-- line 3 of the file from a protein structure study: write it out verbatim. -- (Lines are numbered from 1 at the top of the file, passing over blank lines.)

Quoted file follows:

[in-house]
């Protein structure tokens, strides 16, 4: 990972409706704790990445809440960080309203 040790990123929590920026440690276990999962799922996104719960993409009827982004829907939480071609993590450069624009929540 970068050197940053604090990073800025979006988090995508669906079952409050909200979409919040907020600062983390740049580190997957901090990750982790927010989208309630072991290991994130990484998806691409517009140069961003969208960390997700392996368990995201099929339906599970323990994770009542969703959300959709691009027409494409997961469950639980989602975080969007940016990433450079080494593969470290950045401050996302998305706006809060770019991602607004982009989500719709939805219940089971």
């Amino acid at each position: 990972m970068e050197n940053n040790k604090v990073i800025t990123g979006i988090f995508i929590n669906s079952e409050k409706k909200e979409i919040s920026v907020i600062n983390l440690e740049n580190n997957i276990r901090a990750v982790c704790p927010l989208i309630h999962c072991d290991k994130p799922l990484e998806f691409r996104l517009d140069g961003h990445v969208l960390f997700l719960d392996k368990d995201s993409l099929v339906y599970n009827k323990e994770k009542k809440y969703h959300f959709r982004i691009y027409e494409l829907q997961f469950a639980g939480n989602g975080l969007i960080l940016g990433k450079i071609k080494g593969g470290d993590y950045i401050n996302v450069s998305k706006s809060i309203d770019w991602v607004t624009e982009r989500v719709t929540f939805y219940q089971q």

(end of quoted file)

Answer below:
């Amino acid at each position: 990972m970068e050197n940053n040790k604090v990073i800025t990123g979006i988090f995508i929590n669906s079952e409050k409706k909200e979409i919040s920026v907020i600062n983390l440690e740049n580190n997957i276990r901090a990750v982790c704790p927010l989208i309630h999962c072991d290991k994130p799922l990484e998806f691409r996104l517009d140069g961003h990445v969208l960390f997700l719960d392996k368990d995201s993409l099929v339906y599970n009827k323990e994770k009542k809440y969703h959300f959709r982004i691009y027409e494409l829907q997961f469950a639980g939480n989602g975080l969007i960080l940016g990433k450079i071609k080494g593969g470290d993590y950045i401050n996302v450069s998305k706006s809060i309203d770019w991602v607004t624009e982009r989500v719709t929540f939805y219940q089971q």